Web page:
Treated wood is wood that has been appropriately treated with preservative chemicals with the intent of prolonging its intended usefulness lifecycle compared to untreated wood.
Different types of applications and preservatives are used to protect wood fibers from structural degradation, decay fungi, termites, marine organisms and flames. All chemical preservatives are registered pesticides and, as such, they are regulated by the US EPA. The American Wood Protection Association (AWPA) writes various standards that determine use levels for wood preservative formulations as well as their suitability for the intended end-use. Third party inspection agencies regularly perform audits to ensure that quality products are produced in accordance with the standards.
Advantages of Treated Wood
Life Cycle Comparison of untreated wood vs. treated wood
- Because treated wood is intended to extend the usefulness and life of wood, fewer trees are required to perform the same function that is required when untreated wood is used.
- Wood that has been appropriately treated can significantly reduce the number of trees that would otherwise need to be harvested.
- If untreated wood only lasts 5 years and treated wood lasts 25 years or more, it would take at least 5 times as many trees over the same period of time, as well as the incremental labor, to continually harvest, manufacture, replace and dispose of all of the untreated wood.
- Unprotected wood can begin to rot within 1-2 years depending on the environment.
- The structural integrity of untreated wood can be greatly reduced within weeks due to termites and certain marine organisms.
- Without chemical treatments, wood can be quickly consumed when exposed to flames.
Common Preservative Protection Use Categories
The Use Category System of the American Wood Protection Association (AWPA) designates what preservative systems and retentions have been determined to be effective in protecting wood products under specified exposure conditions. The Use Category is designated on the end of each piece of treated lumber.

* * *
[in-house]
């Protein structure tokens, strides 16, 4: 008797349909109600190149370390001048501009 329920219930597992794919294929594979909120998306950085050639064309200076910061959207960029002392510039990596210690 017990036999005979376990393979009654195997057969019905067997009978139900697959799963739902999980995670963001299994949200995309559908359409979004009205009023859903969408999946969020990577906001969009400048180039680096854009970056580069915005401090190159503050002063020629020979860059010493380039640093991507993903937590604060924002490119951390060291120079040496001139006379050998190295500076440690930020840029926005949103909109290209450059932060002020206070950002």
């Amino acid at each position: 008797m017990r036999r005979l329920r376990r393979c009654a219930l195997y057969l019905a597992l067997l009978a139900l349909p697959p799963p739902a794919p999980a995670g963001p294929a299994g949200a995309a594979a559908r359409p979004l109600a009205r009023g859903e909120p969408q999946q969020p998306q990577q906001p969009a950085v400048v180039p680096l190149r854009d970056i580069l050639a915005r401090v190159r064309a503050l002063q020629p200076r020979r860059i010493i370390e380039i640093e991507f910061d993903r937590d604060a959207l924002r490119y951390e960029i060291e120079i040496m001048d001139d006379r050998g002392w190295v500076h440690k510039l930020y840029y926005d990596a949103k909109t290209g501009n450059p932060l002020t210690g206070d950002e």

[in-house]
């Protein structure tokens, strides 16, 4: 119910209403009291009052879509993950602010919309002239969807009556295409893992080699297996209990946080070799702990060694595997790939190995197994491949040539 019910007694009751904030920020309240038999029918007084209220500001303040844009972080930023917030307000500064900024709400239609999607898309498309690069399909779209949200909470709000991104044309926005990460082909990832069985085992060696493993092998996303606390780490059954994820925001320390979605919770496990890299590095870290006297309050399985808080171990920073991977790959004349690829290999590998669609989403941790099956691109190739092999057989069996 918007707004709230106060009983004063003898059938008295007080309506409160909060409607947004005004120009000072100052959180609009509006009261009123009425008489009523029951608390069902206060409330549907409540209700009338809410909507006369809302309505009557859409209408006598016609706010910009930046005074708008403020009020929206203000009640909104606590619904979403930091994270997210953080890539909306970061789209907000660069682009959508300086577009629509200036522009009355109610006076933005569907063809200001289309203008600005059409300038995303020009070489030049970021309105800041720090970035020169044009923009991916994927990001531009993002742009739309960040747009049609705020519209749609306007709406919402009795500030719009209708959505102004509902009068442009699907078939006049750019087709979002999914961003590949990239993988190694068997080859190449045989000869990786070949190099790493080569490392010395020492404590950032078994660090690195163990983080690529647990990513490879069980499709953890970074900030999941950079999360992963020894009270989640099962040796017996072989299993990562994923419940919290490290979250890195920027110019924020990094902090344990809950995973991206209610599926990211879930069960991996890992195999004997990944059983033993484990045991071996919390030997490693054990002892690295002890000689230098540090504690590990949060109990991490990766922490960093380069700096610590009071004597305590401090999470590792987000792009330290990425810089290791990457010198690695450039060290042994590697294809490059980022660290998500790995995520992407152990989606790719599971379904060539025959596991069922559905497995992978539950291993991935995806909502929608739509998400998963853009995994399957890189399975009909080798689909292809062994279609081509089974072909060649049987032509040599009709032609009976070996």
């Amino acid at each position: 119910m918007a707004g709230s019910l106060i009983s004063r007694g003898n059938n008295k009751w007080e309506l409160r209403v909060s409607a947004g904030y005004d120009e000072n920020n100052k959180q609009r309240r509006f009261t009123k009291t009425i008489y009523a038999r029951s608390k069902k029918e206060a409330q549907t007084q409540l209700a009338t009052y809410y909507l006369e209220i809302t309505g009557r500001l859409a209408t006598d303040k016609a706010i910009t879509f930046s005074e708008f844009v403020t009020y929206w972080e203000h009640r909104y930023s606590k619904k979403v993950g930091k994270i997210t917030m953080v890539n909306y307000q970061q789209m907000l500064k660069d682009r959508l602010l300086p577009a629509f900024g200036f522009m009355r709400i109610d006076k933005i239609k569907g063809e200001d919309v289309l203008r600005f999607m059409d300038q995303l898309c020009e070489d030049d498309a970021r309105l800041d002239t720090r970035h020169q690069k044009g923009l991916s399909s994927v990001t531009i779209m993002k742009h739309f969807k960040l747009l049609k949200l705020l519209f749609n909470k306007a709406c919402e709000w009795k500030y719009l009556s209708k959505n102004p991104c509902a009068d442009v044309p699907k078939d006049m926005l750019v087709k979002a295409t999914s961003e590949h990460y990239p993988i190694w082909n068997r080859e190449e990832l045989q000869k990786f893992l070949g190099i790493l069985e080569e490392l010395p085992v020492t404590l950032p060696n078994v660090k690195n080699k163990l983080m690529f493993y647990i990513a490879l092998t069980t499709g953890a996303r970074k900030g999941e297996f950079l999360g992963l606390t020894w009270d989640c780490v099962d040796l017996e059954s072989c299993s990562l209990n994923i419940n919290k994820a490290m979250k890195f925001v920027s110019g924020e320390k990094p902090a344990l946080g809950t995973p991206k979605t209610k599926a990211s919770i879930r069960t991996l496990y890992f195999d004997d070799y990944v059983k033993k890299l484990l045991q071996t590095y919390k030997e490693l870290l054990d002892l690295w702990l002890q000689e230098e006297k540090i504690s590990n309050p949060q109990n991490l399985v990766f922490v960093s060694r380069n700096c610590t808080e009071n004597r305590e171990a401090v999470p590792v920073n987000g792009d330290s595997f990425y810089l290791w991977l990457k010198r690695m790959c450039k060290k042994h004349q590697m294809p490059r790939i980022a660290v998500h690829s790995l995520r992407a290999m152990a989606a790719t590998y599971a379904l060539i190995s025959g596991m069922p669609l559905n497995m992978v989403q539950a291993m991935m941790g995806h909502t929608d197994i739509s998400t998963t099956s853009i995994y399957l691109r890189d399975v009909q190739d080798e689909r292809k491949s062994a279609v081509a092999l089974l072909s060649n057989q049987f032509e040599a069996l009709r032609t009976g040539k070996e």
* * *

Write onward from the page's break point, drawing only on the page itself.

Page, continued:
- Fungal rot/decay and termite protection
- Outdoor, exposed applications
- Interior framing
- Marine organisms
- Dock/pier pilings
- Fire Retardant Treated Wood (FRTW)
Three Categories of Pressure Treatments
- Waterborne treated lumber is generally used in building structures that are residential, commercial and industrial.
- Creosote-treated lumber is mostly used for treating guardrail posts, railroad ties, and timbers used in marine structures.
- Oil-borne treated lumber is used for treating utility poles and cross arms.
In pressure-treated wood, preservatives are infused into the wood, beyond just the surface.
Pressure Treatment (PT) is the general term to describe the process for infusing/impregnating the wood fibers with preservative chemicals and removing any excesses, leaving behind only enough chemical in the wood fibers (retention) to protect the wood. The AWPA sets appropriate chemical retentions depending on their intended use/requirements based on performance data derived from long-term scientific tests. The AWPA wood preserving standards are reviewed by their technical committees every five years to ensure that retention levels are appropriate and that a given preservative formulation is performing as expected.
- Topical/surface treatments usually limit protection to the surface area because it is applied by brushing, spraying or dipping.
- Although regularly coating a surface with a paint or sealer may help protect wood from the elements, it won’t necessarily prevent it from rotting or being attacked by insects.